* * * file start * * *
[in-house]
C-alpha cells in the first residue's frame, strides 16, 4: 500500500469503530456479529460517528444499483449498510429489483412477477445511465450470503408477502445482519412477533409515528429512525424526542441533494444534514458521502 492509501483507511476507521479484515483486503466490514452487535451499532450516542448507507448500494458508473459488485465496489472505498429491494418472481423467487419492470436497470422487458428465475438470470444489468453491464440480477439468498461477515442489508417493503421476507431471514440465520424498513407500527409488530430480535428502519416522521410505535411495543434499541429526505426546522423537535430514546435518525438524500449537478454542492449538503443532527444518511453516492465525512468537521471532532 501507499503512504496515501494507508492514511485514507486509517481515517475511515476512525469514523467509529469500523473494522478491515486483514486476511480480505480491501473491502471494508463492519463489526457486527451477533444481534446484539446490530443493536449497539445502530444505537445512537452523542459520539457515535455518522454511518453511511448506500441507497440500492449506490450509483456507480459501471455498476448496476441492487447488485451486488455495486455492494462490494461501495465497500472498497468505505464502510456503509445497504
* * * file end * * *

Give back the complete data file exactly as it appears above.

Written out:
[in-house]
C-alpha cells in the first residue's frame, strides 16, 4: 500500500469503530456479529460517528444499483449498510429489483412477477445511465450470503408477502445482519412477533409515528429512525424526542441533494444534514458521502 492509501483507511476507521479484515483486503466490514452487535451499532450516542448507507448500494458508473459488485465496489472505498429491494418472481423467487419492470436497470422487458428465475438470470444489468453491464440480477439468498461477515442489508417493503421476507431471514440465520424498513407500527409488530430480535428502519416522521410505535411495543434499541429526505426546522423537535430514546435518525438524500449537478454542492449538503443532527444518511453516492465525512468537521471532532 501507499503512504496515501494507508492514511485514507486509517481515517475511515476512525469514523467509529469500523473494522478491515486483514486476511480480505480491501473491502471494508463492519463489526457486527451477533444481534446484539446490530443493536449497539445502530444505537445512537452523542459520539457515535455518522454511518453511511448506500441507497440500492449506490450509483456507480459501471455498476448496476441492487447488485451486488455495486455492494462490494461501495465497500472498497468505505464502510456503509445497504